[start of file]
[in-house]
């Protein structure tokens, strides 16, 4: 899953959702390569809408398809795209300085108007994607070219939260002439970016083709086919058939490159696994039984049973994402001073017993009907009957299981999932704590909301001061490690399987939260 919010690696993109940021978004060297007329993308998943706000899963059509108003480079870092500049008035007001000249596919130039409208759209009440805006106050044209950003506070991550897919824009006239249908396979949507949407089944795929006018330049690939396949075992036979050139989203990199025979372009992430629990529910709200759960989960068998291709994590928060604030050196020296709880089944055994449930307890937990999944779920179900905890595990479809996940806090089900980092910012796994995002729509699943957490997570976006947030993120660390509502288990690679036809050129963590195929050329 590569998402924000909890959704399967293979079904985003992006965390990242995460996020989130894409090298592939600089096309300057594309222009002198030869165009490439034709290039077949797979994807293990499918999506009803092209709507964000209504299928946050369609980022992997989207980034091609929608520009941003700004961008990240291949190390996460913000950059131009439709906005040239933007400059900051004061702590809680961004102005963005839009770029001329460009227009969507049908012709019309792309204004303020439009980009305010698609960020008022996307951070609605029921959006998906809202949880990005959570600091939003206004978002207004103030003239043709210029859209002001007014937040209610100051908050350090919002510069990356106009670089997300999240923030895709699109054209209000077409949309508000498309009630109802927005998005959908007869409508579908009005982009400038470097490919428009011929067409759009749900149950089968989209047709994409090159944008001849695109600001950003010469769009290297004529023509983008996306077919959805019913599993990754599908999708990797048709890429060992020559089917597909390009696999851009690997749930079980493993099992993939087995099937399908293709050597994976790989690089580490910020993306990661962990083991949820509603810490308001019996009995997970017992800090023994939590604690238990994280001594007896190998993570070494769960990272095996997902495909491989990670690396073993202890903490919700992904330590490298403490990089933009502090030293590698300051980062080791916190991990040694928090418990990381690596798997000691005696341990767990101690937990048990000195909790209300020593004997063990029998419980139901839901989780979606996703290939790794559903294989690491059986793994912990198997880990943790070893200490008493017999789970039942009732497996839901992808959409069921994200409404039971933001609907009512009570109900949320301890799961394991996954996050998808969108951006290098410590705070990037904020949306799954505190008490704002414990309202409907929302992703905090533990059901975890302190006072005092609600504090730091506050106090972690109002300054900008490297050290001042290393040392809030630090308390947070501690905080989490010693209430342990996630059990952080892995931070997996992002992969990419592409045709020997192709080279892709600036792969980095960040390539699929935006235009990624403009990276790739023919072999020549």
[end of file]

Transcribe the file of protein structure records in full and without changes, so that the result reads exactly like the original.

[in-house]
């Protein structure tokens, strides 16, 4: 899953959702390569809408398809795209300085108007994607070219939260002439970016083709086919058939490159696994039984049973994402001073017993009907009957299981999932704590909301001061490690399987939260 919010690696993109940021978004060297007329993308998943706000899963059509108003480079870092500049008035007001000249596919130039409208759209009440805006106050044209950003506070991550897919824009006239249908396979949507949407089944795929006018330049690939396949075992036979050139989203990199025979372009992430629990529910709200759960989960068998291709994590928060604030050196020296709880089944055994449930307890937990999944779920179900905890595990479809996940806090089900980092910012796994995002729509699943957490997570976006947030993120660390509502288990690679036809050129963590195929050329 590569998402924000909890959704399967293979079904985003992006965390990242995460996020989130894409090298592939600089096309300057594309222009002198030869165009490439034709290039077949797979994807293990499918999506009803092209709507964000209504299928946050369609980022992997989207980034091609929608520009941003700004961008990240291949190390996460913000950059131009439709906005040239933007400059900051004061702590809680961004102005963005839009770029001329460009227009969507049908012709019309792309204004303020439009980009305010698609960020008022996307951070609605029921959006998906809202949880990005959570600091939003206004978002207004103030003239043709210029859209002001007014937040209610100051908050350090919002510069990356106009670089997300999240923030895709699109054209209000077409949309508000498309009630109802927005998005959908007869409508579908009005982009400038470097490919428009011929067409759009749900149950089968989209047709994409090159944008001849695109600001950003010469769009290297004529023509983008996306077919959805019913599993990754599908999708990797048709890429060992020559089917597909390009696999851009690997749930079980493993099992993939087995099937399908293709050597994976790989690089580490910020993306990661962990083991949820509603810490308001019996009995997970017992800090023994939590604690238990994280001594007896190998993570070494769960990272095996997902495909491989990670690396073993202890903490919700992904330590490298403490990089933009502090030293590698300051980062080791916190991990040694928090418990990381690596798997000691005696341990767990101690937990048990000195909790209300020593004997063990029998419980139901839901989780979606996703290939790794559903294989690491059986793994912990198997880990943790070893200490008493017999789970039942009732497996839901992808959409069921994200409404039971933001609907009512009570109900949320301890799961394991996954996050998808969108951006290098410590705070990037904020949306799954505190008490704002414990309202409907929302992703905090533990059901975890302190006072005092609600504090730091506050106090972690109002300054900008490297050290001042290393040392809030630090308390947070501690905080989490010693209430342990996630059990952080892995931070997996992002992969990419592409045709020997192709080279892709600036792969980095960040390539699929935006235009990624403009990276790739023919072999020549």